“When selecting a third party, take your time and do the math. You are going to be working with these people day in and day out. You have to trust and respect each other. And if there are personality clashes with you or your management, it is never going to work.”

  1. Leanne Acton, CMM, Penn Mutual Life Insurance Co.

  2. “You need someone who knows your company. That takes relationship-building. It works best for companies that know they need help on an annual basis.”
    Steve Clark, CMP

  3. “An RFP gives a lot of exposure about your company, so don't go out to the world. We requested proposals from seven companies and narrowed it to two for a final in-person presentation.”
    Lynne Schueler, Principal Financial Group

  4. “Be very clear about exactly how you want bids to be priced, and make sure you understand what is in each of the responses so you can compare them appropriately.”
    Lynne Schueler

  5. “Rather than hire the larger incentive companies, hire experienced independent planners to work on a project basis. The big companies do a great job, but they have to pay all their overhead. There isn't a thing they do that they don't charge you for.”
    Linda Bourbonnie, Corporate Events Planner

  6. Create your initial list of meeting planning companies or independent consultants through referrals from peers in the industry. Or ask vendors you like and trust to recommend meeting planning companies or independent planners who have impressed them.

  7. Get an idea of the previous experience of the companies you're considering. Have they worked with sales forces like yours? What size programs are they accustomed to managing?

  8. Make sure the company you ultimately choose is on good financial footing.


The Future Is Here: Why Outsourcing Is on the Rise

Many insurance and financial services companies today have experienced, efficient in-house meeting departments. They've consolidated, they've cut costs, they achieve major savings through negotiation. From management's perspective, it's smooth sailing.

But under the surface, these departments are working like crazy to balance their workloads, staff sizes, and budgets. In a business world where procurement officers come looking for exact numbers, meeting planning remains an inexact science, especially with event calendars fluctuating like never before. A last-minute program means planners' plates are overflowing; a cancellation creates a lull.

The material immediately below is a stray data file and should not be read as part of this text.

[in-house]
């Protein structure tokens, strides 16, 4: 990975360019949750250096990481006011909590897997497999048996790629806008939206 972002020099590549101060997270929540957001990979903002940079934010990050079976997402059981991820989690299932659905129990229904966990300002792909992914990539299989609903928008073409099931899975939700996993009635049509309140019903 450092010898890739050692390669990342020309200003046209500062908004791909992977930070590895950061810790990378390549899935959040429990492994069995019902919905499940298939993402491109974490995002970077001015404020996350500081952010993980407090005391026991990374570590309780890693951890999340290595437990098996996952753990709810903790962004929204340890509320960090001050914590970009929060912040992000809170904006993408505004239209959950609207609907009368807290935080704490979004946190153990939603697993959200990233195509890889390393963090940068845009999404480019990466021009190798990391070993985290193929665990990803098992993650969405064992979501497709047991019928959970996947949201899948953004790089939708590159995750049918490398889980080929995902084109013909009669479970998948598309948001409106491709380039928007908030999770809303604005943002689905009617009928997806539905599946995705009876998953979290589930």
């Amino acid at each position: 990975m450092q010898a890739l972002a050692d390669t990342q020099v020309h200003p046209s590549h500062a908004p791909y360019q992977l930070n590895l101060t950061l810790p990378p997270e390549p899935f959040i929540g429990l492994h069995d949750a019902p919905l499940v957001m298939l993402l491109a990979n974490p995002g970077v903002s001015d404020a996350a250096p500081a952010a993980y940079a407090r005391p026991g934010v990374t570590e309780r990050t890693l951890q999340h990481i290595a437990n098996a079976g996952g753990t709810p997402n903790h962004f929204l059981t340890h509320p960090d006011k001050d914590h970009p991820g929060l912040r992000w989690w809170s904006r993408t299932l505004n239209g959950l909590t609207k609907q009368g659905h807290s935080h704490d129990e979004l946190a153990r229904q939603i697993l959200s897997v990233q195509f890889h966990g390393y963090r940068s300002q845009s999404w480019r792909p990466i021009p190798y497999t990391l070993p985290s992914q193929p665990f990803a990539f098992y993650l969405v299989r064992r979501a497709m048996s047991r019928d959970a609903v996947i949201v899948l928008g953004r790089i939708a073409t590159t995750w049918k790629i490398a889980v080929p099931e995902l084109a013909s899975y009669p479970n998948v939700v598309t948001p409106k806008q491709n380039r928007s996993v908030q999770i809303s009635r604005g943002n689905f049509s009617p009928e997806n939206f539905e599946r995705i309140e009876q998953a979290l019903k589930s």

That's where Steve Clark, CMP, sees a place for outsourcing. In December 2002, after 18 years at CUNA Mutual (with whom he is still under contract), Clark left his full-time position to start an independent consultancy. He's quick to say that he believes in internal corporate meeting departments. “An independent planner can't fully replicate an in-house department,” he says. “There are too many pieces of the puzzle.” However, he adds, “the future of in-house departments will be better and stronger if they embrace strategic outsourcing.” When Clark left CUNA Mutual, he had just begun to outsource, and he could see where the meeting industry was headed. “There's a lot of corporate meeting business out there,” he says. “And Corporate America is trying to get away from benefits and insurance. So they use contracted vendors because they don't want you under their umbrella.” That can help in-house departments pitch hiring independent planners: Fees can be paid out of the budgets for specific projects.

Clark gives examples from his own clients: In one case, he took over a series of meetings when a staff person left the company. In another, he helped with site selection. In yet another, a client canceled the program Clark was to work on. If he'd been on staff, they'd still be paying him.

“You have to find the right fit for your company, somebody you trust to help you with whatever volume you can't handle,” he says. “You still control it, you still own it, and the person becomes like an employee — but one you use as needed.” He understands the reluctance of some planners who feel they are opening themselves up to a third-party takeover. “You have to trust your independent contractor,” Clark says. “I tell potential clients, ‘I don't want your job. I already had it.’”